Diesel engines need to breath just like the rest of us. At first glance, this fire pump room looks like a very clean, well designed layout. But if you take another look, you will notice that there is no ventilation. NFPA requires that a fan and louver be installed, wired to open when the pump is running in a fire pump room when a diesel engine is used. This accomplishes two things: 1) keeping the room below 120f 2) providing enough oxygen for combustion.
I showed up on-site and performed all the usual set up steps like filling the batteries with electrolytes, lining up the coupling, checking the fuel in the tank, bleeding the air out of the fuel lines, making sure the jockey pump was spinning the right way, swapping the suction and discharge gauges for my certified gauges, connecting the batteries. I go to start the engine for the first time, and it fell right on its face. It ran for 10 seconds and then died in a pathetic gurgle. It was starved for air.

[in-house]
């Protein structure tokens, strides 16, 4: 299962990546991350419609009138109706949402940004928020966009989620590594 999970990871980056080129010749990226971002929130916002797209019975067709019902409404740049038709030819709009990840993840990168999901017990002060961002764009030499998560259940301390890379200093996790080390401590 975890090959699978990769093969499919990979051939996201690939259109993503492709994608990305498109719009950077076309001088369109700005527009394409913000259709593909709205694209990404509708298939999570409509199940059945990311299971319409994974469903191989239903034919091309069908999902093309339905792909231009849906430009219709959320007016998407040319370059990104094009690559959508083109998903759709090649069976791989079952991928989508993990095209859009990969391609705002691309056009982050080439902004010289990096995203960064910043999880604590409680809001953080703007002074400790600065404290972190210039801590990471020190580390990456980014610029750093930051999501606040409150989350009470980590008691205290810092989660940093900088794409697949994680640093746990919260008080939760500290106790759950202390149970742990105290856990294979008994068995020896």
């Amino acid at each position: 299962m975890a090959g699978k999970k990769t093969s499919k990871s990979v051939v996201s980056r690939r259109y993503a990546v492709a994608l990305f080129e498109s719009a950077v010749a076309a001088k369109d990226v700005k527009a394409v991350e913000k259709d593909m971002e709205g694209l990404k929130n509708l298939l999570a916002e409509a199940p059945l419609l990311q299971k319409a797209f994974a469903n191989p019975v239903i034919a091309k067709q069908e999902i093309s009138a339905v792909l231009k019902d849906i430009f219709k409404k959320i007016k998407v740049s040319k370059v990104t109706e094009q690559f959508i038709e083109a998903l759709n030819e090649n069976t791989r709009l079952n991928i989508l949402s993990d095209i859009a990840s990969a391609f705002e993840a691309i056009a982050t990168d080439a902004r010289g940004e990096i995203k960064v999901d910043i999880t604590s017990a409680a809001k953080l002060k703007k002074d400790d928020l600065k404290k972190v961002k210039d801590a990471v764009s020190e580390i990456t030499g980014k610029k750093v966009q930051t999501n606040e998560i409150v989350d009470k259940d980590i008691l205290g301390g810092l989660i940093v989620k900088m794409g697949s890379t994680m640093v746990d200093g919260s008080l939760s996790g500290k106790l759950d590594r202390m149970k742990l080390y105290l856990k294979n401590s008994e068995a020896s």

In order to run the fire pump test, the larger door to the pump had to be open. This means that if that door is closed, the fire pump is essentially incapable of running and the building is without fire protection. I pointed this small detail out to our customer, the fire sprinkler contractor, and they were able to talk with the owner and solve the problem by installing a fan and louver in the fire pump room.